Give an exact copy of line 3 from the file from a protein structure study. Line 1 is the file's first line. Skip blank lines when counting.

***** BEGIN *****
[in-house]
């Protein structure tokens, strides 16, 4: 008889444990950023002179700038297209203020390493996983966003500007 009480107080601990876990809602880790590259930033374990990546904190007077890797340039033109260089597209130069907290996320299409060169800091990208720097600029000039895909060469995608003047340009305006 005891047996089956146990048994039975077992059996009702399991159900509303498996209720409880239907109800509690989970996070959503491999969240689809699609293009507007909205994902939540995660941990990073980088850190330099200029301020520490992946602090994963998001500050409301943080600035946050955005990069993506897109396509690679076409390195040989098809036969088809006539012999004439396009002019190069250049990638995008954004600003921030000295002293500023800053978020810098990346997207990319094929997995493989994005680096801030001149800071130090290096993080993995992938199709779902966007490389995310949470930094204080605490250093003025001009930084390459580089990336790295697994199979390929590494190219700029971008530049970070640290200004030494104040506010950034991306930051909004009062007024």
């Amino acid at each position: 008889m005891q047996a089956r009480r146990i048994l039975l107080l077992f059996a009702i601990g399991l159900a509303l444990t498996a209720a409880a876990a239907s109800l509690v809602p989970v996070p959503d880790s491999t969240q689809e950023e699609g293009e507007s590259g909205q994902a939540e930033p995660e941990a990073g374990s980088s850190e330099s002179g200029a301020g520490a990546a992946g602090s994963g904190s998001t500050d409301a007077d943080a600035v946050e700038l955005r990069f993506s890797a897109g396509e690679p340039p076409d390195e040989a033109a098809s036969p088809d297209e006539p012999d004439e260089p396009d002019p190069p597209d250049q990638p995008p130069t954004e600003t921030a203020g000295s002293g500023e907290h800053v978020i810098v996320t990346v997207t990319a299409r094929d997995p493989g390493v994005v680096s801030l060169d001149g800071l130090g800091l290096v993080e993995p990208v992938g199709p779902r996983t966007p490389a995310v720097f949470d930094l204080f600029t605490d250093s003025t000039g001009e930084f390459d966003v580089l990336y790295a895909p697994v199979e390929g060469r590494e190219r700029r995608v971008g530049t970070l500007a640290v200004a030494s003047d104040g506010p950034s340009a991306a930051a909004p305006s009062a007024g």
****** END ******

């Amino acid at each position: 008889m005891q047996a089956r009480r146990i048994l039975l107080l077992f059996a009702i601990g399991l159900a509303l444990t498996a209720a409880a876990a239907s109800l509690v809602p989970v996070p959503d880790s491999t969240q689809e950023e699609g293009e507007s590259g909205q994902a939540e930033p995660e941990a990073g374990s980088s850190e330099s002179g200029a301020g520490a990546a992946g602090s994963g904190s998001t500050d409301a007077d943080a600035v946050e700038l955005r990069f993506s890797a897109g396509e690679p340039p076409d390195e040989a033109a098809s036969p088809d297209e006539p012999d004439e260089p396009d002019p190069p597209d250049q990638p995008p130069t954004e600003t921030a203020g000295s002293g500023e907290h800053v978020i810098v996320t990346v997207t990319a299409r094929d997995p493989g390493v994005v680096s801030l060169d001149g800071l130090g800091l290096v993080e993995p990208v992938g199709p779902r996983t966007p490389a995310v720097f949470d930094l204080f600029t605490d250093s003025t000039g001009e930084f390459d966003v580089l990336y790295a895909p697994v199979e390929g060469r590494e190219r700029r995608v971008g530049t970070l500007a640290v200004a030494s003047d104040g506010p950034s340009a991306a930051a909004p305006s009062a007024g």